Density-dependent factors limit population growth
Why did the lionfish population’s growth rate decrease as the population grew very large? Populations of lionfish, and other species with logistic growth, are limited by negative density-dependent factors. These factors reduce a population’s growth rate when the population’s density (and thus size) is large — typically by reducing the survival, reproduction, or growth of the individuals in the population.
Read about four negative density-dependent factors to learn how they limit population growth.
Intraspecific competition is competition between individuals of the same species for food, space, and other resources. As the population grows and consumes more resources, individuals must compete for the remaining, limited resources. This reduces the survival, development, and reproduction of some individuals — which ultimately reduces population growth.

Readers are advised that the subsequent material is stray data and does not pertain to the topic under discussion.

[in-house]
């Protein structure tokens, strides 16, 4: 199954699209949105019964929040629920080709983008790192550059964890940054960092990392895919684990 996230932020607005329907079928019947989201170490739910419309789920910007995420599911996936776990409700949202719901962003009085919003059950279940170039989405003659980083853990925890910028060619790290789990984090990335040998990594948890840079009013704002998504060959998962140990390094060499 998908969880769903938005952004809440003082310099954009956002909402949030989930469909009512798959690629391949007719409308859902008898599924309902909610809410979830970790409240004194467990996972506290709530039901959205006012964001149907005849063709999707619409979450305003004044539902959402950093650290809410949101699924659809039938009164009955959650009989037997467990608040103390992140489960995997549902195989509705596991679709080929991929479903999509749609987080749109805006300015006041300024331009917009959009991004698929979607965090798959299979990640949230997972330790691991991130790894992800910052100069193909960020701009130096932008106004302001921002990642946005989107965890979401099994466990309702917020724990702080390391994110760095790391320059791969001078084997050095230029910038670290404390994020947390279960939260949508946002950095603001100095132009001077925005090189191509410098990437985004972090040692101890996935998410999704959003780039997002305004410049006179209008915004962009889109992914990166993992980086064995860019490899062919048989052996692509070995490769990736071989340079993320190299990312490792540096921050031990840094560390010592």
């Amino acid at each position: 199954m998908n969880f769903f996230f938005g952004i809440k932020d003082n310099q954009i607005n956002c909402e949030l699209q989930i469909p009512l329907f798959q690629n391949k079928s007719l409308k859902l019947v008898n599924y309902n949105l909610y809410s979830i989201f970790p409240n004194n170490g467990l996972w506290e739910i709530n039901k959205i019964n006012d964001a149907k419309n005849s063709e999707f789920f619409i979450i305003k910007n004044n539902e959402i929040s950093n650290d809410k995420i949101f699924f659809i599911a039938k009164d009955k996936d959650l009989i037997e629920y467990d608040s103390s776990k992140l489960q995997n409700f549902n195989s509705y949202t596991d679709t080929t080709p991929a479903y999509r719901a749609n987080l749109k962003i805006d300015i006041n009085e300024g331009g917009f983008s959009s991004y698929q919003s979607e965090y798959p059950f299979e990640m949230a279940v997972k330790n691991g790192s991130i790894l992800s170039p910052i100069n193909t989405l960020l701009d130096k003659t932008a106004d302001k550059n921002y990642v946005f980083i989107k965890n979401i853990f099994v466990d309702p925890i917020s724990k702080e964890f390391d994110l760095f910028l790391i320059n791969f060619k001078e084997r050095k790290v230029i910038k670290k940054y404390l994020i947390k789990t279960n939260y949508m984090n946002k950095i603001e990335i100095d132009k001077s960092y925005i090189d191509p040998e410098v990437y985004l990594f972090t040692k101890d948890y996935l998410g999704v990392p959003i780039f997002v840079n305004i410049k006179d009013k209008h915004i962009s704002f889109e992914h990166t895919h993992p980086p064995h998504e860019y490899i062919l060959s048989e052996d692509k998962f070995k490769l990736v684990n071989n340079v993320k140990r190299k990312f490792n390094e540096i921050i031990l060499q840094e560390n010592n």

Interspecific predation is when individuals in a population are killed and eaten by predators of a different species. As a population grows, individuals in the population are more likely to be found and killed by predators. This reduces individual survival and overall population growth.
Diseases and Parasites
Diseases and parasites become more common as a population grows larger. They can kill some individuals and lower the fitness (reproduction, likelihood of survival, or lifespan) of others, which reduces overall population growth.
Explore case studies from published research that show different negative density-dependent factors at work. You may explore all the case studies on your own or explore one or a few in-depth and learn from classmates about the other cases.